He began to trap animals so that he could use them in his private sexual rituals, often torturing them to death. Bestiality became normal behaviour.

At about the same time he began to steal more regularly, sometimes for food but more increasingly for money.

Later Henry would brag that he murdered for the first time in , aged just fourteen. Lucas told of how he had abducted a seventeen-year-old girl from a bus stop and beat her until she was unconscious.

He then dragged her to a secluded spot and attempted to rape her. When the girl woke and started to scream, Henry strangled her until she lay still.

He claims that he had no intention of killing the girl and told interviewers that it took him a long time to get over the "terrible thing" that he had done.

To date, there is no record of such a crime having been committed. Not long after the event, Henry's brother ran off and joined the Navy.

After he left, Henry spent less and less time at home. Most of the time he wandered aimlessly through the district looking for trouble.

It wasn't long before he found it and was subsequently arrested for breaking and entering. The institution records indicate that while there, Henry was disruptive and made numerous escape attempts.

He later formed an alliance with a black inmate and, according to prison authorities, the relationship was "of a sexual nature. One year later he was released.

The records of his stay in Beaumont describe him as being friendly one minute and broodingly dangerous the next.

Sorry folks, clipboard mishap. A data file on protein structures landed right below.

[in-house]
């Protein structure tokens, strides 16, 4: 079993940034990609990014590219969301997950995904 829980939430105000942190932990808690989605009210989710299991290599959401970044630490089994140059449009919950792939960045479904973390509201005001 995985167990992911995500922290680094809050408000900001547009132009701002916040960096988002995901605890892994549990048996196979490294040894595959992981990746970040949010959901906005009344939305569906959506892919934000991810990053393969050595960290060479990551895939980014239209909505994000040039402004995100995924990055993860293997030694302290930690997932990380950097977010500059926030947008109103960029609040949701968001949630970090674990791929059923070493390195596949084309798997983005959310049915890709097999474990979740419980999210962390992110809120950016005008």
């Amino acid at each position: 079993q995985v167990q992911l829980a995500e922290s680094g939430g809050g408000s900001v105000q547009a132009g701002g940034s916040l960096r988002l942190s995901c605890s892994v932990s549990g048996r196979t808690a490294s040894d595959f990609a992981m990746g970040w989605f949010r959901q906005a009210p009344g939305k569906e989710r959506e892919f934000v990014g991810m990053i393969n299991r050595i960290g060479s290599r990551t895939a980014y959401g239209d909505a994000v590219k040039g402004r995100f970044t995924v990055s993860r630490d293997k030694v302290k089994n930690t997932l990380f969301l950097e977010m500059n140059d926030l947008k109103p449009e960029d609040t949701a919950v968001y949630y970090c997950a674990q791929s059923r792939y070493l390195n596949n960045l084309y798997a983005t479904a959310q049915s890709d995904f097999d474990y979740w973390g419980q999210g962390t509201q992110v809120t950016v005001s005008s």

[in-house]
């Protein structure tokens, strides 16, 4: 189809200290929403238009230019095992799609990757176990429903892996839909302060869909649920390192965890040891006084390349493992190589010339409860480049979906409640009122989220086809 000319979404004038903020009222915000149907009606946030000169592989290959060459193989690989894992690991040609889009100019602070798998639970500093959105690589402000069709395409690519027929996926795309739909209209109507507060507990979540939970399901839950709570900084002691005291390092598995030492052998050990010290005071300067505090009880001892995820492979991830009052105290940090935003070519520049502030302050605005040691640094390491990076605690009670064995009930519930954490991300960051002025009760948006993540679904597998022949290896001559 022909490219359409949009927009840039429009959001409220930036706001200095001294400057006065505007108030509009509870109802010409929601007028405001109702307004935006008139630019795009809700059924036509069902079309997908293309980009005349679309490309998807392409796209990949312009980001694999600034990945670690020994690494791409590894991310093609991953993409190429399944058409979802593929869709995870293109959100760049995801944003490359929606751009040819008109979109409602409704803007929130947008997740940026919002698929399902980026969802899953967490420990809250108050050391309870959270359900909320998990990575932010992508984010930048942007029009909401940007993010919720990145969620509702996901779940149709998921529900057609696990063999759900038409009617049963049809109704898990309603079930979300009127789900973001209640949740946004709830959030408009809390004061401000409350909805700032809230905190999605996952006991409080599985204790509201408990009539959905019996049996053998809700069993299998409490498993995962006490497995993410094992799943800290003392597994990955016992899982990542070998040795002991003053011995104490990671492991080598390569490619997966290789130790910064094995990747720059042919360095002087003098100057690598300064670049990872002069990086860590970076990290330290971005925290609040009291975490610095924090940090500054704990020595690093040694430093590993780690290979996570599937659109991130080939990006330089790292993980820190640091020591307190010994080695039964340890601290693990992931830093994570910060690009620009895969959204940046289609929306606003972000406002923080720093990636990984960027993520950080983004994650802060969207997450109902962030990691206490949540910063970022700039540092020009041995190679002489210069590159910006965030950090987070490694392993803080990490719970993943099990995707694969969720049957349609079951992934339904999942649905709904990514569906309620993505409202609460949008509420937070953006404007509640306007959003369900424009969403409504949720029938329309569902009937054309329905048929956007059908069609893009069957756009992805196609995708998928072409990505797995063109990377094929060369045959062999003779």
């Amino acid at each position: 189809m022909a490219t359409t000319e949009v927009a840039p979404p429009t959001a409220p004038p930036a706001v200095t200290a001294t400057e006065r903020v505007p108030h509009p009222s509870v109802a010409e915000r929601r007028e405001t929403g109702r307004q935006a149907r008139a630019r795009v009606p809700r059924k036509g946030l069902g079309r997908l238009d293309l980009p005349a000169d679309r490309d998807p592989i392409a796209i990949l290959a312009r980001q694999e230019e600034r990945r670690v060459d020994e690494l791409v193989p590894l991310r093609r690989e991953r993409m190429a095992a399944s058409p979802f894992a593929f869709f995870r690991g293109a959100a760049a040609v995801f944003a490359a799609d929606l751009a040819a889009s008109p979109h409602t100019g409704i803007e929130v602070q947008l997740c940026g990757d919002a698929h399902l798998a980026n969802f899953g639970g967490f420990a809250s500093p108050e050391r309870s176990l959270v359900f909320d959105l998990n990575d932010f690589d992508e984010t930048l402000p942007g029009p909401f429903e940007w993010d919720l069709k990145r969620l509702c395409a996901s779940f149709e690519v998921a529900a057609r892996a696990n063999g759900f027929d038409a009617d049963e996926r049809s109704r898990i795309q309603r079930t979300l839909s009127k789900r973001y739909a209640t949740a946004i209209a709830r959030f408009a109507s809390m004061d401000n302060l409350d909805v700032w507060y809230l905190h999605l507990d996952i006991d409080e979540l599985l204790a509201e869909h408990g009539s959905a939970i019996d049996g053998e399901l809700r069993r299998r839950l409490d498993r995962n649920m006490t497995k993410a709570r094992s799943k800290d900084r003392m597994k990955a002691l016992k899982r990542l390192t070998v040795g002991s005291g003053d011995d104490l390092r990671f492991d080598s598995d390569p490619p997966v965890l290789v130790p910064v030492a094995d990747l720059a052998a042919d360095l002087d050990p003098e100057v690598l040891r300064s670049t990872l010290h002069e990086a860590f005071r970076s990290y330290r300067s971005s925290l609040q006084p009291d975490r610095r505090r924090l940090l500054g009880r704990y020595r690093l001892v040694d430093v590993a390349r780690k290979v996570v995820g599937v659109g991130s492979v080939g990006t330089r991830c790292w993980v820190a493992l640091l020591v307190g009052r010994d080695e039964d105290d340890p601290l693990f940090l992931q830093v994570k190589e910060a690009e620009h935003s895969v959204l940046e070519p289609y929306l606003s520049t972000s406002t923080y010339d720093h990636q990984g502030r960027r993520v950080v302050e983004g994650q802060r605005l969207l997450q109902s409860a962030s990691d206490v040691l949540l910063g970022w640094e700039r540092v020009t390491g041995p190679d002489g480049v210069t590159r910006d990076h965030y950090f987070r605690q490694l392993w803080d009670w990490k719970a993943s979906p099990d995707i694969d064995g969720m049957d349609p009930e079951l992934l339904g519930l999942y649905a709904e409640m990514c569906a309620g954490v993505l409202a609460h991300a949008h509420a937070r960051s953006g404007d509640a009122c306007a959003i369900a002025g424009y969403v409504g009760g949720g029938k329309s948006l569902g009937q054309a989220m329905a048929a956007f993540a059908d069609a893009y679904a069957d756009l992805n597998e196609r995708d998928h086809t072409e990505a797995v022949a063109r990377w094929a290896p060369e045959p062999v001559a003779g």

The day after his release, Henry bragged of raping his twelve-year-old niece. For the next nine months, he worked as a farm hand, learning various skills until he was picked up for breaking and entering a second time.

He was convicted and, because he was now an adult, sentenced to serve four years in Virginia State Penitentiary.

Henry seemed to adapt to prison life, learning trade skills and spending much of his time working on rural road-gangs.

In May , while on one such assignment, he escaped and stole a car and drove to Ohio. He was on the run for just two months until he was arrested for transporting stolen property across a state line and sentenced to serve thirteen months in Chillicothe prison in Ohio.

During his brief spell of freedom, he met a girl named Stella. After his release in September , he moved to Tecumseh, Michigan to live with his half-sister Opal.

While there, he contacted Stella and after dating her for a short time, asked her to marry him. She agreed and they announced their engagement.